Full steam nowhere?

Michael Taft06/05/2011

Michael Taft: Sometimes we get a set of numbers which leaves us guessing. In some cases, we have someone who can give some insight. On the face of it, it looked like there was a positive turnaround in income tax revenue. Until we discover that a sizeable proportion of that was actually DIRT revenue. And until An Saoi tells us that the ‘boost’ may be explained by the fact that April contained five pay weeks and three pay fortnights. This puts a different perspective on the returns – one not mentioned by other commentaries.

With Live Register figures we are likewise left guessing at what it could mean – if we even venture to put any stock in one month’s return. A marginal fall of 1,600 signing-on – or a drop of 0.1 percent – tells us very little. But there are other numbers that might tell us something more.

The CSO provides data for inflows (signing-on) and outflows (signing-off).

In April, there was a sizeable increase in the numbers signing-on – both Benefit and Assistance. In March, there were 33,100 new signing-ons. In April this increased to 40,200. There was also a marked increase in those signing off.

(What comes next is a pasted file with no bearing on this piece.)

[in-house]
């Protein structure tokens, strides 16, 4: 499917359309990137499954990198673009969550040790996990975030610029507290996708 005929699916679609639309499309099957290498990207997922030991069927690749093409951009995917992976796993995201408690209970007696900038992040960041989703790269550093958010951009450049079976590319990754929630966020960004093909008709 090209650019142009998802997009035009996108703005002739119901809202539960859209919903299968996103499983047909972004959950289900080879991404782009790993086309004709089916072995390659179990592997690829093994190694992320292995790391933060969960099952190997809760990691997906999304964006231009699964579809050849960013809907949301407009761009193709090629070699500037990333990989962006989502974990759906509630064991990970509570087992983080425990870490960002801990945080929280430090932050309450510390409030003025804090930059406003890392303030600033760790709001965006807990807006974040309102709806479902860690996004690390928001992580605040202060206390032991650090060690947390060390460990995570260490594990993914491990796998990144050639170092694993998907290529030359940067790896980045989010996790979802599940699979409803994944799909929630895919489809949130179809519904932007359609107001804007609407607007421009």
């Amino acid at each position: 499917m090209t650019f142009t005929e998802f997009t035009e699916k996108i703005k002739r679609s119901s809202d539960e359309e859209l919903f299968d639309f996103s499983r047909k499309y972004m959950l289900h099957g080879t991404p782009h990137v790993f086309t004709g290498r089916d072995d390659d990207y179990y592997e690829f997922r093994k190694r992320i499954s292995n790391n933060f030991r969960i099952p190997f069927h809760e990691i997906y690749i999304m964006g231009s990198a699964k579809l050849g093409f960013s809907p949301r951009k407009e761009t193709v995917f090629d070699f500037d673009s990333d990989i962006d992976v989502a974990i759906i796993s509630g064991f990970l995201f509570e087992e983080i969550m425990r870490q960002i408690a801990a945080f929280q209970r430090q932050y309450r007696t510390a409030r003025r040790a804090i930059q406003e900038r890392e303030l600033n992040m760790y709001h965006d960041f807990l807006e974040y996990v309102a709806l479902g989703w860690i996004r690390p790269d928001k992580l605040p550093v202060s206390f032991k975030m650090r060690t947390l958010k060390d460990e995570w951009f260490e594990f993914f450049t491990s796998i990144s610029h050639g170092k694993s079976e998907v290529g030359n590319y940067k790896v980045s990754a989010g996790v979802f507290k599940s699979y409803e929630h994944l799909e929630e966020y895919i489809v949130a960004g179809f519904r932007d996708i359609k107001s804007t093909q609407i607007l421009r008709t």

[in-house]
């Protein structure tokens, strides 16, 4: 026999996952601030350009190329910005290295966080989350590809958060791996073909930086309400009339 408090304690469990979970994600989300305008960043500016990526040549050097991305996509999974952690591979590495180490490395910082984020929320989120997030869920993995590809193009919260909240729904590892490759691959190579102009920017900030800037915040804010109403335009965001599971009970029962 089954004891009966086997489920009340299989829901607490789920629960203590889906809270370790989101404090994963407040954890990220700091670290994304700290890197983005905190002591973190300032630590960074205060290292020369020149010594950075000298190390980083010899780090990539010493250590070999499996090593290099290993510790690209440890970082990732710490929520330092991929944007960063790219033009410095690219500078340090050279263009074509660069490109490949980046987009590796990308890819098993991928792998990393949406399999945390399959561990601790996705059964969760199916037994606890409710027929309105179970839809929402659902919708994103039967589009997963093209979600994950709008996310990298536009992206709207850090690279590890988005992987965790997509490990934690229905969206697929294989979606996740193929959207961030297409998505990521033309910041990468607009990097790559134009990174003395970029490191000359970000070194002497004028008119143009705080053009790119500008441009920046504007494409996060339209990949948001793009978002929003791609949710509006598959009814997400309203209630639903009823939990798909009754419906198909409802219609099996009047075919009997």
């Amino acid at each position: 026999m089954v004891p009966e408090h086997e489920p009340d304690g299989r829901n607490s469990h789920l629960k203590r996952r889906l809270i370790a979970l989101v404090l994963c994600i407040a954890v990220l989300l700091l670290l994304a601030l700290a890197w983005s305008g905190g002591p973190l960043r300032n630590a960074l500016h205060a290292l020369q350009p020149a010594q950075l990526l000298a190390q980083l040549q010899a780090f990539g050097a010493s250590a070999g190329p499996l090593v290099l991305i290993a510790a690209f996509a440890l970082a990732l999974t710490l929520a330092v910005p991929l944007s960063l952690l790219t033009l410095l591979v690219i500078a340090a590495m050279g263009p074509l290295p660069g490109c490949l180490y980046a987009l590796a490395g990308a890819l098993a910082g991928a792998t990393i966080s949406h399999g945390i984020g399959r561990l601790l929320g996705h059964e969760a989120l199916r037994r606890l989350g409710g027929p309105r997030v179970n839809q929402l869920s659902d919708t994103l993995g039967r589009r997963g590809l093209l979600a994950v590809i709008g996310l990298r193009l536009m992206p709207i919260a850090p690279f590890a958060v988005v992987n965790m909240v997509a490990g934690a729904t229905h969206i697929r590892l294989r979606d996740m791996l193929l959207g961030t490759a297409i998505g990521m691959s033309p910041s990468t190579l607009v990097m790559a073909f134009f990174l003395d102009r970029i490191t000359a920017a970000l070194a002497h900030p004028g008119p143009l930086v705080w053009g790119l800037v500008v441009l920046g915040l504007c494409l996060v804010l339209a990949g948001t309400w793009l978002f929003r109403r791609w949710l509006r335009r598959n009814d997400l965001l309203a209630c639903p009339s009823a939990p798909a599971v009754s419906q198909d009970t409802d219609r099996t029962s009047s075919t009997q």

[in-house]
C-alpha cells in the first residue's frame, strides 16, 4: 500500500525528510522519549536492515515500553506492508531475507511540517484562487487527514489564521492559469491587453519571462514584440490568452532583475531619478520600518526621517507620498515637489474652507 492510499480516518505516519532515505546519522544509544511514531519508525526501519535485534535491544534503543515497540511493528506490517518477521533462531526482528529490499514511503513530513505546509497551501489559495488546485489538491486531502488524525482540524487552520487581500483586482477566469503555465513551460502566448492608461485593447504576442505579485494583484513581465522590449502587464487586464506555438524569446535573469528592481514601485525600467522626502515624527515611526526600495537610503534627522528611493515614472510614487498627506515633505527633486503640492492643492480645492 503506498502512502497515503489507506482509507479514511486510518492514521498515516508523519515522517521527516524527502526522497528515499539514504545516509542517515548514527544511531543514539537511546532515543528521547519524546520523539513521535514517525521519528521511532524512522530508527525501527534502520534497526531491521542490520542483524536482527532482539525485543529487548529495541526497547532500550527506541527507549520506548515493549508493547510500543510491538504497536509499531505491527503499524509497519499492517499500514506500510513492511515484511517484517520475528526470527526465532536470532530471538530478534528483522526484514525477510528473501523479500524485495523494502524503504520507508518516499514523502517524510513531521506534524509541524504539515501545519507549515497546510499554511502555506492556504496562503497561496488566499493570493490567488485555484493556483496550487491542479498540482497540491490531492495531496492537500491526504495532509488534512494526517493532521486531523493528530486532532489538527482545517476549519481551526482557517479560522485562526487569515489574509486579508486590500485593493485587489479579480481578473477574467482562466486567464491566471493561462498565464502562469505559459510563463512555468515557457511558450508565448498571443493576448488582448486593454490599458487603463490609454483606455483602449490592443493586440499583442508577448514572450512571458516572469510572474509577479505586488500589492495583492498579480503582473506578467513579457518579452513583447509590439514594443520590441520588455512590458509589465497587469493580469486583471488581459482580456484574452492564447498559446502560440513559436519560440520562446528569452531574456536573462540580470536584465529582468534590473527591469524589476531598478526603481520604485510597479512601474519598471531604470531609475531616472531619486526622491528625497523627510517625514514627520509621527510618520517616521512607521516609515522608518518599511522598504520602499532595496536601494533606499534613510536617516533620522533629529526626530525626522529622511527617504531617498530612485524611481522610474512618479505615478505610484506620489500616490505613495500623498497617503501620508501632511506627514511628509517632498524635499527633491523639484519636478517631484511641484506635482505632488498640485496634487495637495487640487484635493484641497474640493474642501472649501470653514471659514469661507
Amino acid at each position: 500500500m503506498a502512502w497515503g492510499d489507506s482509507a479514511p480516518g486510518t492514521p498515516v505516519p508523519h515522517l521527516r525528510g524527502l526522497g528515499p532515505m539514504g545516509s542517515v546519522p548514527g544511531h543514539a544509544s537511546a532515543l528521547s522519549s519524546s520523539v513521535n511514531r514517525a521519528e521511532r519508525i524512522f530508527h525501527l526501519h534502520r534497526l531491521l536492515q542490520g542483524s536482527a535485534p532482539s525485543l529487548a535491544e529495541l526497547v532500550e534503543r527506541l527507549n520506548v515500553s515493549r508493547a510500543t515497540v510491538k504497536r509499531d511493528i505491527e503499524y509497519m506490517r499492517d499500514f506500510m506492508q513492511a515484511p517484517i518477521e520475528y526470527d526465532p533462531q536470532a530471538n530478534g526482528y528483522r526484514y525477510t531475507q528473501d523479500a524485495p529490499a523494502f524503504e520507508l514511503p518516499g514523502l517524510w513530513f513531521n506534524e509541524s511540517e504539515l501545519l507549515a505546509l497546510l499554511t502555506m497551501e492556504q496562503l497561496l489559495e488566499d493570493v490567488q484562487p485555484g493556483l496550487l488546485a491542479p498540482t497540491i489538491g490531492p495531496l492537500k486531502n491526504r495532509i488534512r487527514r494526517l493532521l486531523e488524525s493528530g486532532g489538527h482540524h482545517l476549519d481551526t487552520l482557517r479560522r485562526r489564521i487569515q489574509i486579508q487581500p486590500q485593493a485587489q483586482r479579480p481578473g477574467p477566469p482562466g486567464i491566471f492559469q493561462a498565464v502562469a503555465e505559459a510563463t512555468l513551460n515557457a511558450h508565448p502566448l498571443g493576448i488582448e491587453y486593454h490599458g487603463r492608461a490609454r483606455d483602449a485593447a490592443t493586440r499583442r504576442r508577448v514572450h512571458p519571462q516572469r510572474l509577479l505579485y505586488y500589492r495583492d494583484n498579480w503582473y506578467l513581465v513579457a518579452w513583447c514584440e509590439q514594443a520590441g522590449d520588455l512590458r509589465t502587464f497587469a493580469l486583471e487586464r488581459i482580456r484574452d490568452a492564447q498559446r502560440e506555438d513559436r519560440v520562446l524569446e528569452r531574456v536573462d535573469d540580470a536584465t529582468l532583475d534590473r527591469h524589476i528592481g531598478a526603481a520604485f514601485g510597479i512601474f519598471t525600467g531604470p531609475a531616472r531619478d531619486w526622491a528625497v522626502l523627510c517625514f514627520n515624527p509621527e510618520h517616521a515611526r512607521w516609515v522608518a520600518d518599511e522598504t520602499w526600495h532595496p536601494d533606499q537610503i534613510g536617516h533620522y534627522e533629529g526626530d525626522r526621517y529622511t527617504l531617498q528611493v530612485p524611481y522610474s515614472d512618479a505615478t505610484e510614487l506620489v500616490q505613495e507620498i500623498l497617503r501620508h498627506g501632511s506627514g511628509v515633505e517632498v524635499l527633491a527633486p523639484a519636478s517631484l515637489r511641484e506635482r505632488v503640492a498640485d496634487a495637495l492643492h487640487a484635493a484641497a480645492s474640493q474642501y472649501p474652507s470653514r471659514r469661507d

Without further information it is difficult to say what this means. New registrations are fairly straight-forward (though new registrations for Assistance could include a transition from Benefit, meaning no net increase; as well as part-time, seasonal and casual workers).

The reasons underlying the outflows are more difficult to assess. Some of this will represent job-finders. But it will also represent those whose Benefit has been exhausted but denied Assistance (such as those with a spouse/partner who is still in work); or those going on training schemes or returning to education; or those emigrating.

So are we seeing an increase in jobs? An increase in emigration? People who are removed for removed administrative reasons but are still unemployed? An increase in part-time and/or casual work but reduced full-time employment?

All we know was that there was a big spike in new registrations. And in the recent Stability Programme Update, the Government projects there will be nearly 30,000 fewer people at work this year.

So, between extra pay weeks and higher registrations for the Live Register – it appears that we are still heading full-steam nowhere.

Posted in: Fiscal policy

Tagged with: jobs

Michael Taft     @notesonthefront


Michael Taft is an economic analyst and trade unionist. He is author of the Notes of the Front blog and a member of the TASC Economists’ Network.



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